KARACHI: Current account surplus increased to $447 million in November 2020 for the fifth month in a row, mainly owing to rising exports and remittances, against a deficit of $326 million in the same month last year, central bank data showed on Tuesday.
The surplus was $415 million in October 2020.
In the five months of the current fiscal year, the surplus reached $1.640 billion, compared with a deficit of $1.745 billion in the corresponding period of the last fiscal year.
The current account surplus was equivalent to 1.4 percent of gross domestic product in July-November FY2021.
“In contrast to the previous 5 years, the current account has been in surplus throughout FY21 due to an improved trade balance and a sustained increase in remittances, “the State Bank of Pakistan said in a tweet.
“In Nov20, both exports and imports picked up, reflecting recovery in external demand and domestic economic activity.”
Samiullah Tariq, a head of research at Pak-Kuwait Investment Company, said, “The current account surplus is
the highest in past five months, the positive factor is that despite a higher
trade deficit (18pc YoY), a current account surplus came due to higher remittances and lower services account deficit”.
Another positive surprise was 51 percent increase in IT exports for November 20, and 38 percent YoY increase in July-November FY2021, he added.
“In my view, another positive aspect of this month’s current account surplus is that it has brought certainty and sustainability to the balance of payments that Pakistan can sustain a higher level of economic activity, meaning higher imports.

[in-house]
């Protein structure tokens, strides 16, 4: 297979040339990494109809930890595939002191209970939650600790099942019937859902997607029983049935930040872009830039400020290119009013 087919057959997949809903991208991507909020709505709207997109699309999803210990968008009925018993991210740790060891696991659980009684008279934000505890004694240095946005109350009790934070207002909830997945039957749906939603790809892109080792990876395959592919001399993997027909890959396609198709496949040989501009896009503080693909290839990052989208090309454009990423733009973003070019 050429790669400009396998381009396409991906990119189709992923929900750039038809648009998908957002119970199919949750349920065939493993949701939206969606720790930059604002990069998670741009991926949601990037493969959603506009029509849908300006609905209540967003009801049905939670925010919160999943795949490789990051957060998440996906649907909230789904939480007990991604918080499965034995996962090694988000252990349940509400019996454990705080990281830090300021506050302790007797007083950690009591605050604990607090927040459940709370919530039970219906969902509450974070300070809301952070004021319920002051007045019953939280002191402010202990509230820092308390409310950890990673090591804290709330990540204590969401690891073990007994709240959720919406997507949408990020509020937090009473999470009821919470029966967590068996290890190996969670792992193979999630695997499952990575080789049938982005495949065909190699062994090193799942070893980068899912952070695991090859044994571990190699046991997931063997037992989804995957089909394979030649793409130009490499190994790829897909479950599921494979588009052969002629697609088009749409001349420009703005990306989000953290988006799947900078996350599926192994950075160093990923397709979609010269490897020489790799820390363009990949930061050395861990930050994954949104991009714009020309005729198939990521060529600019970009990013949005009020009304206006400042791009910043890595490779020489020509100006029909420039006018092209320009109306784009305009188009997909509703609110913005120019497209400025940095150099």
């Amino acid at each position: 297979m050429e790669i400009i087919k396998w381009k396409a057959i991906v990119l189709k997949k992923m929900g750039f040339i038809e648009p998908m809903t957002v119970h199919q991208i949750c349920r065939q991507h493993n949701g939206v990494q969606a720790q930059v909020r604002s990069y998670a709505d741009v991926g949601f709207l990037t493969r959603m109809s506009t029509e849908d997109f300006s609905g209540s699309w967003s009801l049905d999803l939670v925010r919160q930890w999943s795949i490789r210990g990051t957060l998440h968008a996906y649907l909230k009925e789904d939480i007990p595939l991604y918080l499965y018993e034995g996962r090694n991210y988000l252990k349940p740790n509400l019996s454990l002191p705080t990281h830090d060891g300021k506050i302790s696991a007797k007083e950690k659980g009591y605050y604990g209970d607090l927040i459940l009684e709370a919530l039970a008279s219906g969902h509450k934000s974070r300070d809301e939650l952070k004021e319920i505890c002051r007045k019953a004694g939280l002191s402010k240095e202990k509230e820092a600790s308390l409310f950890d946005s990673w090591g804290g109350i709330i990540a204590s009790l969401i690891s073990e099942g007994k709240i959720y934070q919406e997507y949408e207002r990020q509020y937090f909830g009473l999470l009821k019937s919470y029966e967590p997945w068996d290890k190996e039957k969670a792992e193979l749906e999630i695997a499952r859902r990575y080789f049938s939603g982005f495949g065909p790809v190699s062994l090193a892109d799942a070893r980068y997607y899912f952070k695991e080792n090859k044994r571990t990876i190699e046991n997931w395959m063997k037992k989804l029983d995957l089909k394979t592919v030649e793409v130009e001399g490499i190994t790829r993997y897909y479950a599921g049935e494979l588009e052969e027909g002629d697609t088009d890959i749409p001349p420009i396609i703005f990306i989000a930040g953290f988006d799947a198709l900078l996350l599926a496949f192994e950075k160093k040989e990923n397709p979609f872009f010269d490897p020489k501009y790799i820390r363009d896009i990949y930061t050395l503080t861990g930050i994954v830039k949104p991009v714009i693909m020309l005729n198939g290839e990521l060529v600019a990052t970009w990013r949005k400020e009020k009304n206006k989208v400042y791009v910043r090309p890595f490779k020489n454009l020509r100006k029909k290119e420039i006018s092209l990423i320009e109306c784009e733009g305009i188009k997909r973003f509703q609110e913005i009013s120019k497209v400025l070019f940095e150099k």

The country can sustain a higher level of imports, as strong remittances and a pickup in exports are supporting the economy.”
Larger-than-expected remittances from overseas Pakistani workers
have helped the country maintain the current account surplus, stabilise currency, increase foreign exchange reserves and meet any foreign debt repayments.
Remittance flows to Pakistan jumped 26 percent to $11.77 billion in July-November FY2021.
“This turnaround in the current account, together with improvement in financial inflows, raised SBP’s FX reserves by around $1 billion in Nov20. At $13.1 billion, they are now at their highest level in 3 years,” said the SBP’s tweet.
The current account surplus is likely to be sustainable in the coming months if the exports improve further as a result of recovery in the global economic growth and rebound in the external demand. For this the key factor could be the distribution and the availability of the vaccines in the advanced economies of Europe and the United States, and at a domestic level as well.
However, the world has entered a second wave of the coronavirus pandemic with a rising number of cases seen in Europe and the USA and fresh lockdowns imposed in many countries present downside risks to Pakistan’s exports growth.
Imports also look to remain high, given the anticipated pickup in economic activity following the lifting of lockdowns, and firms’ efforts to replenish inventories.
If the low prices are trending up it won’t help to keep imports in check.
The SBP said the outlook for the external sector has improved further and the current account deficit for FY21 is now projected to be below 2 percent of GDP. ‘Deregulated power sector to pave way for reasonable tariffs’
Source: The News